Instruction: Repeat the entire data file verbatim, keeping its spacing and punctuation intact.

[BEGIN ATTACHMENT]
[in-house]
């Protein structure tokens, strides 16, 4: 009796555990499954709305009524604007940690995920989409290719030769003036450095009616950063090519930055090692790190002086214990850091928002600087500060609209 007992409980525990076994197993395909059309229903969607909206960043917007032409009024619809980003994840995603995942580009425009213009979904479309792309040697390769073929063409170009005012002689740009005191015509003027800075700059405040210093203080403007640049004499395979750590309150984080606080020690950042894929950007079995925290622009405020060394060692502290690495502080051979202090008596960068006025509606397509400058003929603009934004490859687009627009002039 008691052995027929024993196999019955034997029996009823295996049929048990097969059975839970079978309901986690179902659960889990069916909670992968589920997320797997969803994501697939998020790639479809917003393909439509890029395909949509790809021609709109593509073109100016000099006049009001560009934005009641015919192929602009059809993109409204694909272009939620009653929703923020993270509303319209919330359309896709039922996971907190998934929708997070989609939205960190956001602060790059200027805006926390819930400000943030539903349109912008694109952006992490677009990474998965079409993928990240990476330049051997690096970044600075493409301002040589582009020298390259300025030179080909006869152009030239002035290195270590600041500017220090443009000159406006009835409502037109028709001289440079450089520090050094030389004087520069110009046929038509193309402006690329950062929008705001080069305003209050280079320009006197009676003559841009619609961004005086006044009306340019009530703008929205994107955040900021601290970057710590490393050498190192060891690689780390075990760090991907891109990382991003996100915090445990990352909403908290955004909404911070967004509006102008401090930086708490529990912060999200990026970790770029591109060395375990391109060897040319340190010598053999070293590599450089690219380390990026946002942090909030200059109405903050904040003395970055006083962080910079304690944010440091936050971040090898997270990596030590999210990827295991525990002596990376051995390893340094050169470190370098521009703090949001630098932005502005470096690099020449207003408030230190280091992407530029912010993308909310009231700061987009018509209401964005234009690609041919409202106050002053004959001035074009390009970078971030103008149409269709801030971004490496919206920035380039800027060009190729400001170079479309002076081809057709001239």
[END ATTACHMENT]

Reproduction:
[in-house]
């Protein structure tokens, strides 16, 4: 009796555990499954709305009524604007940690995920989409290719030769003036450095009616950063090519930055090692790190002086214990850091928002600087500060609209 007992409980525990076994197993395909059309229903969607909206960043917007032409009024619809980003994840995603995942580009425009213009979904479309792309040697390769073929063409170009005012002689740009005191015509003027800075700059405040210093203080403007640049004499395979750590309150984080606080020690950042894929950007079995925290622009405020060394060692502290690495502080051979202090008596960068006025509606397509400058003929603009934004490859687009627009002039 008691052995027929024993196999019955034997029996009823295996049929048990097969059975839970079978309901986690179902659960889990069916909670992968589920997320797997969803994501697939998020790639479809917003393909439509890029395909949509790809021609709109593509073109100016000099006049009001560009934005009641015919192929602009059809993109409204694909272009939620009653929703923020993270509303319209919330359309896709039922996971907190998934929708997070989609939205960190956001602060790059200027805006926390819930400000943030539903349109912008694109952006992490677009990474998965079409993928990240990476330049051997690096970044600075493409301002040589582009020298390259300025030179080909006869152009030239002035290195270590600041500017220090443009000159406006009835409502037109028709001289440079450089520090050094030389004087520069110009046929038509193309402006690329950062929008705001080069305003209050280079320009006197009676003559841009619609961004005086006044009306340019009530703008929205994107955040900021601290970057710590490393050498190192060891690689780390075990760090991907891109990382991003996100915090445990990352909403908290955004909404911070967004509006102008401090930086708490529990912060999200990026970790770029591109060395375990391109060897040319340190010598053999070293590599450089690219380390990026946002942090909030200059109405903050904040003395970055006083962080910079304690944010440091936050971040090898997270990596030590999210990827295991525990002596990376051995390893340094050169470190370098521009703090949001630098932005502005470096690099020449207003408030230190280091992407530029912010993308909310009231700061987009018509209401964005234009690609041919409202106050002053004959001035074009390009970078971030103008149409269709801030971004490496919206920035380039800027060009190729400001170079479309002076081809057709001239």